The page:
Get your “Flamingo On” at this staple of the Maine Midcoast. Beloved Chef and AuthorKerry Altierois a fixture on the seacoast for good reason: His food and hospitality have been pleasing guests for over 25 years. Café Miranda was at the helm of the region’s food renaissance. The portions are markedly generous and the menu is beyond extensive. There is something for everyone.
Try the “LET’S GET DANGEROUS” -fire roasted house cured tamarind glazed leg of duck spiced with Szechuan peppercorn & clove, served with Asian egg noodles, garlic, ginger, basil & spinach in a coconut curry peanut sauce. Share a signature pizza like the “SLEEPER” – topped with cured smoked beef, artichokes, red onions, parsley, mozzarella & romano cheese.
The side porch is great for pre-dinner drinks and taking in the signature flamingoes that are part of the café’s decor.
This newly rebuilt, refurbished, and reconstructed hotel has been a mainstay for ferry-goers and day-trippers to Maine’s Islands. Now, after its total refresh, it is the perfect weekend home for visitors to Maine’s Art Capital. Every room overlooks the harbor and the sunrise is spectacular. The beds are heavenly, as are the linens and pillows – you won’t want to get up even though the sunrise and fresh coffee are calling. Enjoy in-room coffee from your deck, and fill up on a full, hot complimentary breakfast in the lobby that includes, waffles, fruit, cereal, eggs, muffins, bacon and eggs, juice and of course, more coffee.
Kristin's workshop helped me navigate the new Instagram technology in a matter of minutes. Saving time, enhancing my online profile and engaging my followers...could not ask for a better return on investment!
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Study Abroad – A Parent’s Perspective on travel & letting go
My oldest daughter just landed in Shanghai for her first Study Abroad program.
I am happy she is in China safely. I have been watching the clock and calculating the 12 hours ahead, following happily along with her initial itinerary. I imagine she is full of excitement and exhaustion from the long flight.
I have to admit: Sending her off for her study abroad was somewhat of a relief. The days and weeks of planning amidst all of our other life events made for a wee bit of stress.
Well, maybe MORE than a wee bit of stress…
It was at times fun to plan, pack, and fantasize about the sights and food in China. It was also fertile ground for power struggles, family sit-down chats, and self-check-ins about my OWN energy that was clouding the planning process.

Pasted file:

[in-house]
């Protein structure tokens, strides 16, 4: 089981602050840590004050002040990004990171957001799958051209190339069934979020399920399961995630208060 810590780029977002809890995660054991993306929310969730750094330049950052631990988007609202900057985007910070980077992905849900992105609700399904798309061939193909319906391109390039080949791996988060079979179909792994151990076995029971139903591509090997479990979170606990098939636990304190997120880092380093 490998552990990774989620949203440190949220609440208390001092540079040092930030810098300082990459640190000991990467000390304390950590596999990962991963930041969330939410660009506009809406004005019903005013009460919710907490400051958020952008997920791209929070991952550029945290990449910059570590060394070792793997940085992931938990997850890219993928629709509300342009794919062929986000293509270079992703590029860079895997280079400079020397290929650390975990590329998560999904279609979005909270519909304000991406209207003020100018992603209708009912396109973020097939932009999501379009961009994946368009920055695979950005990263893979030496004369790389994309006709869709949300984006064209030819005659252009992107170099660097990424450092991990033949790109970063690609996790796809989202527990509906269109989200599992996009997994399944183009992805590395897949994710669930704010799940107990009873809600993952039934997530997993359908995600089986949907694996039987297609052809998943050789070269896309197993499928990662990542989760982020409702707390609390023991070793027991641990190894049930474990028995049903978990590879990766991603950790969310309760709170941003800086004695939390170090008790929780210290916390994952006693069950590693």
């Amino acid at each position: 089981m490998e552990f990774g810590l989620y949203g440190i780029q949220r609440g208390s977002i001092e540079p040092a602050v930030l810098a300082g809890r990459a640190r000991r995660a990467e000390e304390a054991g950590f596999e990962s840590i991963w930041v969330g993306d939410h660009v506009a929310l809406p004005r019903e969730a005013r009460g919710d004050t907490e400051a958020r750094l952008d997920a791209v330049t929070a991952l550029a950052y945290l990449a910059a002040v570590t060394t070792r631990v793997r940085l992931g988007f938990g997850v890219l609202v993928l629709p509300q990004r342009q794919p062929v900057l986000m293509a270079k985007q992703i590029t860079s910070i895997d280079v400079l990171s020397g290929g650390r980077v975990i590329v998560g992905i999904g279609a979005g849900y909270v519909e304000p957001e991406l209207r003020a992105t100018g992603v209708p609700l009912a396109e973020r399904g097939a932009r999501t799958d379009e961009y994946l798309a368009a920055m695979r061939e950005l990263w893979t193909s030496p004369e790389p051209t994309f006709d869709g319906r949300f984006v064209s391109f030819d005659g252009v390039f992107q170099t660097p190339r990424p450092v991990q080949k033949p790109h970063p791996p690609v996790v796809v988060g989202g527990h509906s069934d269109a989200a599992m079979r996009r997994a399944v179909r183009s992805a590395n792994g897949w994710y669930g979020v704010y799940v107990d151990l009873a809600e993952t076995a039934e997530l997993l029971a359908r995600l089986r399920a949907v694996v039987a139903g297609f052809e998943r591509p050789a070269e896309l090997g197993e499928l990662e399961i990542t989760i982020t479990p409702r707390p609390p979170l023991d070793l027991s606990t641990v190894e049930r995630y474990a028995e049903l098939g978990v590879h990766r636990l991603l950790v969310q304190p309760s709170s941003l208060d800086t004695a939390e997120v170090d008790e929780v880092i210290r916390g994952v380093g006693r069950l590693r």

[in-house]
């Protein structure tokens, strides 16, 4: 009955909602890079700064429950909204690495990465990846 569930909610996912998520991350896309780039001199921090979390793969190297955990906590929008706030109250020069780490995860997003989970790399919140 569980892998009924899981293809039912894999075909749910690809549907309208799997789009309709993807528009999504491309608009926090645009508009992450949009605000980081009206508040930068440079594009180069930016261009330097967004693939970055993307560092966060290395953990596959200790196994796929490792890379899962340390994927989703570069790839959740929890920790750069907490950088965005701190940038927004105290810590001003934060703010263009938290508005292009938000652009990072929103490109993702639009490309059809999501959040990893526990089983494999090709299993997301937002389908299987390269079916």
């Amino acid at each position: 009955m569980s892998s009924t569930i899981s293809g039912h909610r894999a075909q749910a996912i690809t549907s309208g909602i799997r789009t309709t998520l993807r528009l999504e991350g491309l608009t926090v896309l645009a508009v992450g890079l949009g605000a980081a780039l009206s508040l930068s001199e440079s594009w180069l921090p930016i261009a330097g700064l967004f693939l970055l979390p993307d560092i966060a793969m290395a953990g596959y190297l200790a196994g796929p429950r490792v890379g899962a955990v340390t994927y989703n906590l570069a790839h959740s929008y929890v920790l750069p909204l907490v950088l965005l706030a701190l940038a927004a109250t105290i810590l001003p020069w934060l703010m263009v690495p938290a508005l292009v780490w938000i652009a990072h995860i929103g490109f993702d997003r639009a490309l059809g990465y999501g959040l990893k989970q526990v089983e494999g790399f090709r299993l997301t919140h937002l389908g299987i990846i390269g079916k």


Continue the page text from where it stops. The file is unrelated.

I am feeling all-the-feels, as it is de-rigueur to say. I am happy. I am a wreck. I am filled with excitement, and riddled with anxiety-based-what-if travel scenarios.
This is not the first time that we have been apart for long periods of time. Both of our girls have gone away to camp for several weeks each summer. I loved the time to myself to breathe and rest, as much as I appreciated all the new and fun experiences that they were having.
Right now, summer camp feels like child’s play compared to the preparation and planning for a study abroad in a majorly far away country.
To backtrack for a moment…
Both of my children study Mandarin Chinese. I KNEW that when they picked this course of study (and yes, it was a decision that the girls discussed and debated with us at-length before making their choices), that a study abroad program in China would be in their future. I, myself have studied several Romance languages and I lived in both Mexico and Italy for long periods of time and LOVED it.
Immersion was THE THING that took my language skills from perfunctory classroom recitation to fluency. I was confident that my girls would undertake the same kind of program in their own lives.
The China trip was announced over two years ago, as her teacher and school knew that we needed time to plan, to fundraise (travel ain’t cheap!), and to get everything we needed together. My daughter began a plan to babysit several days a week during the summer, and socked money away week-after-week. She launched her own “Go Fund Me” campaign (with a little parental help) and asked for donations.
She raised the required $4,500 for her trip. We felt so proud of her efforts and the seed that was planted began to grow into full-blown excitement.
For ME, stress began to mount over what felt like a huge burden of “What-Ifs.”
It went a little something like this:
We live rurally. Will my daughter know how to get on and off a city bus? Will she know how to handle her money? Will she look both ways before crossing the street? Does she know how to carry her bag across her shoulder to keep it snug and safe from pickpockets? How will she cope with the huge crowds? Will she need to use her kickboxing skills in real-time? Will she put on enough sunscreen? We she dress modestly? Will she stay hydrated? Does she know how to treat herself if she gets diarrhea/nausea etc? And on, and on, and on….
Any scenario, I have imagined it.
I found myself getting mired in a feeling of inadequacy that I had not better prepared her for EVERY LIFE SCENARIO that could possibly come her way. (Yes, I know how insane this sounds! Hooray for Mom Guilt!) ……Like there was some kind of international boot camp I should have put her through in order to be properly prepared for study abroad and also wilderness and city survival.